I am getting my energy very cheaply and efficiently, but I only have 18900-7200 = 11700kJ left of what I stored as thermal energy.
My thermal energy storage (11700/18900) is only 62% efficient.

Right, now I am going to strip the insulation of a similar geyser and fit it in a Jojo tank with 210 L of my phase change 56 C degree paraffin.
I am going to assume the same quality of insulation, but there is a bigger area so let’s say the losses are now double 4kWh/day. ( guessing here, but you’ll see they could still be a lot higher and this would work).
I come along with my free solar energy in the day and I have to expend the same amount of energy to heat the water 5.25kW/h.
So far so good.
But now I need to heat up that paraffin as well. (Fact: It takes about 2.5kJ/kg (ltr) to heat paraffin/degree).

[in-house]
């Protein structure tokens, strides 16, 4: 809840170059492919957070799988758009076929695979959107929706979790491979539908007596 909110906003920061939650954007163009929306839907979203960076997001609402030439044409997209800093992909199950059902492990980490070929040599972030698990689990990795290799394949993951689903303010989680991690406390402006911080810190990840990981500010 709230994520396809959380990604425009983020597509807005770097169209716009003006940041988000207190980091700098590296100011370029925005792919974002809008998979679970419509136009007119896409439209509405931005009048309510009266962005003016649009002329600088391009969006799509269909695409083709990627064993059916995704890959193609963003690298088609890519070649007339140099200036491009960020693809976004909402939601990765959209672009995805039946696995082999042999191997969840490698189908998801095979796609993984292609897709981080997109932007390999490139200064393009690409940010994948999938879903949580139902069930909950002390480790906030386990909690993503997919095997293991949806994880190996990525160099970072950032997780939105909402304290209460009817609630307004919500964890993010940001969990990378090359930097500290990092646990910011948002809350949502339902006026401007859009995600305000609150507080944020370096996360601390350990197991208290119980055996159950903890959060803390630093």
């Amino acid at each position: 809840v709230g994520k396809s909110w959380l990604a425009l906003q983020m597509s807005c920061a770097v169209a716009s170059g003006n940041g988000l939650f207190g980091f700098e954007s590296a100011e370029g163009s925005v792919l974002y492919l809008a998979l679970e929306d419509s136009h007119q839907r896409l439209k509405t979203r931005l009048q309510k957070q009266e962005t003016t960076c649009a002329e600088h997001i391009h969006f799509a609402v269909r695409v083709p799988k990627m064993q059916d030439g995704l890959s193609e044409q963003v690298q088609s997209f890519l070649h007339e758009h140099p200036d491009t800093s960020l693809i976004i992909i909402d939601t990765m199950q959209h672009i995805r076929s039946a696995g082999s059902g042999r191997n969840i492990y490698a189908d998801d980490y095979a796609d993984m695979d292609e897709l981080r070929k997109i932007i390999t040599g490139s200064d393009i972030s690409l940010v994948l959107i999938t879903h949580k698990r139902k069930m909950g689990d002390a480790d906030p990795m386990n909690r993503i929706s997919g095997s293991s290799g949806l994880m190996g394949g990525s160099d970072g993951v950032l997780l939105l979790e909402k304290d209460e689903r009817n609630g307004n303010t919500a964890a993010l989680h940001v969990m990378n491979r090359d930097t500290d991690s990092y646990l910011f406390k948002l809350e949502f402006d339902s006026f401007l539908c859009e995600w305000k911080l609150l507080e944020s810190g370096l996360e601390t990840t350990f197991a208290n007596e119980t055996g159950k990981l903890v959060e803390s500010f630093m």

So 210 litres * 45deg * 2.5kJ/kg = 23625 kJ or 6.56kWh of sensible heat.
Why do I call it “sensible” heat?
Sensible heat is actually a real term that is used to mean the type of heat that changes the temperature of a substance. It is the opposite of latent heat, which does not change temperature only the state of the substance.
So we have to factor in the latent heat we had to supply to the solid paraffin to melt it at 56 degrees.
(Fact: It takes about 236kJ/kg (ltr) to melt paraffin 26 at 56.3 degrees).
That is 236 * 210 = 49560kJ = 13.77 kWh.

So to heat up my geyser takes 5.25 + 6.56 + 13.77 = 25.58kW/h.

Ah, but I am now having to make 25.58kW, not 5.25kW everybody cries!
-No you’re not, you are just storing that amount, you don’t have to make it every day, just build up to it, you only have to replace what you use. It’s just like having more batteries, doesn’t mean you use more power.

Ah, but I am losing 4kWh, not 2kWh everybody cries!
-True, but consider it further:
I have 21.58kWh stored energy the next day. My storage efficiency is now (21.58/25.58)= 84%.
What’s more in the first example my water temperature would have theoretically have dropped 17 degrees,( see Note 1 above), whereas using PCM it will still be 56 degrees.